The film opens with Wu Song (Ti Lung) confronting his sister-in-law’s lover in a restaurant… you can’t argue with a film that opens with a restaurant fight. Wu Song exacts his revenge and is quickly captured without incident for this murder. Now wearing a cangue, he is escorted by two guards to the nearby prison. The prison chief’s son, Shi En, recognizes Wu Song as the martial hero he is, so he begins giving Wu Song preferential treatment. When confronted about it, Shi reveals that he wishes for Wu Song to help him in a sticky matter.

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Young People (1972)

youngpeople_6Young People [年輕人] (1972)

Starring David Chiang, Ti Lung, Chen Kuan-Tai, Agnes Chan Mei-Ling, Irene Chen Yi-Ling, Wu Ma, Chin Feng, Lo Dik, Wong Chung, Bolo Yeung, Sze-Ma Wah-Lung

Directed by Chang Cheh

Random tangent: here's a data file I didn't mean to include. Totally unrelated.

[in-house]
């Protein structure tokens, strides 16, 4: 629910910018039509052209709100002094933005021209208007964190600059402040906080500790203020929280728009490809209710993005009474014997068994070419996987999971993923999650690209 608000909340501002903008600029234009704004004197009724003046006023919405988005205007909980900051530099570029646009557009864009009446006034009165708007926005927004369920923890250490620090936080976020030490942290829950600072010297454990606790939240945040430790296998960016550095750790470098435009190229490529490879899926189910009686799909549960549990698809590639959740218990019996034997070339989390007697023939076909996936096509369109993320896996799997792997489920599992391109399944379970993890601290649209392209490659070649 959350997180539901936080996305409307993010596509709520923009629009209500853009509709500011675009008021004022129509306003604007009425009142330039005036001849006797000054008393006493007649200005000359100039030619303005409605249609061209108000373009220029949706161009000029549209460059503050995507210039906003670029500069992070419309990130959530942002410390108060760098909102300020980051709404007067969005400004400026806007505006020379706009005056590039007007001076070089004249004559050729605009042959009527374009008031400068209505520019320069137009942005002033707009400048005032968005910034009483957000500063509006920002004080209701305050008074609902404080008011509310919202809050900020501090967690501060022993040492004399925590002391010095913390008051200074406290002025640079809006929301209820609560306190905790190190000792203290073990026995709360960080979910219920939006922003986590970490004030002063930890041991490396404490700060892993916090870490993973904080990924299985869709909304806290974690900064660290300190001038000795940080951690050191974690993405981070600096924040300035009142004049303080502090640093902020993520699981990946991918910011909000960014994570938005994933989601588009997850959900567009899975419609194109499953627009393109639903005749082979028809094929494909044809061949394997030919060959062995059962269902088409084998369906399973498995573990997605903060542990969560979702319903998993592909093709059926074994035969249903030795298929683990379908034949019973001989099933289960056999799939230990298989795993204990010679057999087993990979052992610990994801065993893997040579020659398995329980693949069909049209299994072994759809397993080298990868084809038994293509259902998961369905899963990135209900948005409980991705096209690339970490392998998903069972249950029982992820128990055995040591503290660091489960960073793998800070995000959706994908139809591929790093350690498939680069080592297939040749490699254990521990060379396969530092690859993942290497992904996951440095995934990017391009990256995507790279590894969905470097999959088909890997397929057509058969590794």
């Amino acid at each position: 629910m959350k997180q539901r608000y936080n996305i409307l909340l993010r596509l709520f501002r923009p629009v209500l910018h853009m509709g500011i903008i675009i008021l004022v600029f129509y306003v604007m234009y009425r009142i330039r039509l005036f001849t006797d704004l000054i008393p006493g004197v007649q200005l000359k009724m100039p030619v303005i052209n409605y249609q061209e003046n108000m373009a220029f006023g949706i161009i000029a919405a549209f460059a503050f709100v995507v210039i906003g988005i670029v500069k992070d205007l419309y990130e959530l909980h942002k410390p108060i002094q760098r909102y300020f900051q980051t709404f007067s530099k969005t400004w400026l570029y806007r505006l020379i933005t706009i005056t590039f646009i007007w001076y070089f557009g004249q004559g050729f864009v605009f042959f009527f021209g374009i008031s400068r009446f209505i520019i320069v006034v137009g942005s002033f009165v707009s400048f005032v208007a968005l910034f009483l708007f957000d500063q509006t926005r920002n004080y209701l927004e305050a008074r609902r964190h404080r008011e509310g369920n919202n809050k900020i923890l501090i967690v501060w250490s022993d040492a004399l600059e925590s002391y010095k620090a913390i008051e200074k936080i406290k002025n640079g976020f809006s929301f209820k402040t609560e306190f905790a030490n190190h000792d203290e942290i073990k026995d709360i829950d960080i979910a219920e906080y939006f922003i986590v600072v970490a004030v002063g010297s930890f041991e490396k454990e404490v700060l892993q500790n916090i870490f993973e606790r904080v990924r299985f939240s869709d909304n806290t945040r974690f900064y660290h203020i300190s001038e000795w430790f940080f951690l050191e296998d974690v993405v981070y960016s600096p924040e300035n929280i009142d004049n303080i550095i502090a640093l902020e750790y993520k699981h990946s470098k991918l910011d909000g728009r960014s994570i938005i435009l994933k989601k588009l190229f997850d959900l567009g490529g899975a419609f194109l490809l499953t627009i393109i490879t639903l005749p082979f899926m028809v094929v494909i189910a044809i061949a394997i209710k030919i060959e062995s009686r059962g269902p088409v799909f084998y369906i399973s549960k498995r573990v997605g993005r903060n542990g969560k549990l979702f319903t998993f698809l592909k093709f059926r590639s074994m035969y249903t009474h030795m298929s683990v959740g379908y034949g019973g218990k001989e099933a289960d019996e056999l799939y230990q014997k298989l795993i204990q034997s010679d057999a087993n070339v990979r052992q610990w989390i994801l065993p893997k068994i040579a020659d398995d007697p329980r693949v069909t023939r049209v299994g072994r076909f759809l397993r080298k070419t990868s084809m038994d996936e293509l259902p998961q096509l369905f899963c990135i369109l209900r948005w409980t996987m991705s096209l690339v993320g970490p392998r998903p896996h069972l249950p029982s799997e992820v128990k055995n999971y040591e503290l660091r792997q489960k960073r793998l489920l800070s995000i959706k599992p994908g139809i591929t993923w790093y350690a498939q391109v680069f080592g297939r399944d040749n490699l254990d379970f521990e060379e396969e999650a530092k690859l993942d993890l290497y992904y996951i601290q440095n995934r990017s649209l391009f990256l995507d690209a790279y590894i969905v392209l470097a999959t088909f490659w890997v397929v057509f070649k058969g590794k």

Expectations: Very interested, but I don’t know what to expect.

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Young People is a movie that I can see a lot of people hating, especially those who notice the combo of Chang Cheh directing Ti Lung, Chen Kuan-Tai and David Chiang in the lead roles and expect a heroic struggle of martial brotherhood. Young People is definitely not that, although oddly enough it is about brotherhood (or at least working together). Different doesn’t necessarily mean bad, but as an offbeat musical comedy from 1972, it’s pretty much exactly the type of movie that will put a lot of people off. For me, it brought huge smiles to my face throughout. There were a couple of groans, I can’t lie, but for the most part I smiled.

The story of Young People is quite loose and free-flowing in an effort to reflect the young people of its title. At a college in Hong Kong there are three clubs: the Music & Dance club, the Sports club and the Martial Arts club. David Chiang plays Hung Wai, the head of the Music club; Ti Lung plays Lam Tat, the captain of the sports club; and Chen Kuan-Tai plays Ho Tai, the leader of the martial arts club. Each student is like a star among their fellow club members, garnering respect and admiration, but the other groups do not return the favor. They tease one another and fight for ridiculous, petty reasons. Y’know… like young people do. So the “story” involves each of the three clubs competing in a tournament, only each club is unable to win on their own.